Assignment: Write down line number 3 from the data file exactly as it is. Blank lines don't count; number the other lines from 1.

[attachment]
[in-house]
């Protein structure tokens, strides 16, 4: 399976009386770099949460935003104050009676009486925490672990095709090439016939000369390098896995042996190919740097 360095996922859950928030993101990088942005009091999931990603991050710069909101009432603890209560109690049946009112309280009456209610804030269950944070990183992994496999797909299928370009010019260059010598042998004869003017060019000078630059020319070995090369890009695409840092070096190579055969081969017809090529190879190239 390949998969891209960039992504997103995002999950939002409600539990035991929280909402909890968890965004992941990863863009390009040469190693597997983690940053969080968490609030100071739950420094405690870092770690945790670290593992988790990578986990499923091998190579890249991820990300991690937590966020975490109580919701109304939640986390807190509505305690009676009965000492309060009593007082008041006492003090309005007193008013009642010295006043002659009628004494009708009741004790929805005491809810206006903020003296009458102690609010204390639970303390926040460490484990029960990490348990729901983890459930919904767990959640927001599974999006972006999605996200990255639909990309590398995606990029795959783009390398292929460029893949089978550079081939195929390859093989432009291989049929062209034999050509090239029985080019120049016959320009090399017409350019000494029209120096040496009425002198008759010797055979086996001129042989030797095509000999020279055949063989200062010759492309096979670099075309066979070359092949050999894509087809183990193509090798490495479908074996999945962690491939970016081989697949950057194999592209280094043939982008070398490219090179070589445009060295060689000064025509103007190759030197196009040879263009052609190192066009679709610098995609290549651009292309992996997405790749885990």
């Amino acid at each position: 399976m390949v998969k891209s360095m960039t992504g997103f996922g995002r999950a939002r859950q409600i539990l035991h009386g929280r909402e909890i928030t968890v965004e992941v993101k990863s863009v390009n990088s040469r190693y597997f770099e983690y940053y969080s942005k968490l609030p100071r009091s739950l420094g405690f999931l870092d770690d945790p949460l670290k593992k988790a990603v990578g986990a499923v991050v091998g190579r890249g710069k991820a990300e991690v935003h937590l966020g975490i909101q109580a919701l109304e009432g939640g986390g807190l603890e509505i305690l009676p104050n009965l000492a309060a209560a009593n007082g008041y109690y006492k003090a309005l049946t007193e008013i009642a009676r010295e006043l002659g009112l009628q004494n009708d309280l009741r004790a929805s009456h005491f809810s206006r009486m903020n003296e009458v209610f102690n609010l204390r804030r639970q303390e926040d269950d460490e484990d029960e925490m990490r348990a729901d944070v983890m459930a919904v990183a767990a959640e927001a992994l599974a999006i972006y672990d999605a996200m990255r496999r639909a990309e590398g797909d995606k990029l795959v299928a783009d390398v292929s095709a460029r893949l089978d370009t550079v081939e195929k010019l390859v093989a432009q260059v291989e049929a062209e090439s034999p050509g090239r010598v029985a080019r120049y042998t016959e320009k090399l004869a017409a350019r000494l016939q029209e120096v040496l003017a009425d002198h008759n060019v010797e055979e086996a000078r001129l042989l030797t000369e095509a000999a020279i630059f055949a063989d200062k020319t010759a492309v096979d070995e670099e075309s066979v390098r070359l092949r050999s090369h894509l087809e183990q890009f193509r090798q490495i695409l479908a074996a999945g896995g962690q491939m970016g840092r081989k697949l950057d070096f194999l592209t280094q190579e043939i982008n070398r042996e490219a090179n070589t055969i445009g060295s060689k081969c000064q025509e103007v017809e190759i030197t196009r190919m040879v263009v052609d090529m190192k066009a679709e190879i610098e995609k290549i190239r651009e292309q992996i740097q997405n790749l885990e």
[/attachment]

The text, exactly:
């Amino acid at each position: 399976m390949v998969k891209s360095m960039t992504g997103f996922g995002r999950a939002r859950q409600i539990l035991h009386g929280r909402e909890i928030t968890v965004e992941v993101k990863s863009v390009n990088s040469r190693y597997f770099e983690y940053y969080s942005k968490l609030p100071r009091s739950l420094g405690f999931l870092d770690d945790p949460l670290k593992k988790a990603v990578g986990a499923v991050v091998g190579r890249g710069k991820a990300e991690v935003h937590l966020g975490i909101q109580a919701l109304e009432g939640g986390g807190l603890e509505i305690l009676p104050n009965l000492a309060a209560a009593n007082g008041y109690y006492k003090a309005l049946t007193e008013i009642a009676r010295e006043l002659g009112l009628q004494n009708d309280l009741r004790a929805s009456h005491f809810s206006r009486m903020n003296e009458v209610f102690n609010l204390r804030r639970q303390e926040d269950d460490e484990d029960e925490m990490r348990a729901d944070v983890m459930a919904v990183a767990a959640e927001a992994l599974a999006i972006y672990d999605a996200m990255r496999r639909a990309e590398g797909d995606k990029l795959v299928a783009d390398v292929s095709a460029r893949l089978d370009t550079v081939e195929k010019l390859v093989a432009q260059v291989e049929a062209e090439s034999p050509g090239r010598v029985a080019r120049y042998t016959e320009k090399l004869a017409a350019r000494l016939q029209e120096v040496l003017a009425d002198h008759n060019v010797e055979e086996a000078r001129l042989l030797t000369e095509a000999a020279i630059f055949a063989d200062k020319t010759a492309v096979d070995e670099e075309s066979v390098r070359l092949r050999s090369h894509l087809e183990q890009f193509r090798q490495i695409l479908a074996a999945g896995g962690q491939m970016g840092r081989k697949l950057d070096f194999l592209t280094q190579e043939i982008n070398r042996e490219a090179n070589t055969i445009g060295s060689k081969c000064q025509e103007v017809e190759i030197t196009r190919m040879v263009v052609d090529m190192k066009a679709e190879i610098e995609k290549i190239r651009e292309q992996i740097q997405n790749l885990e």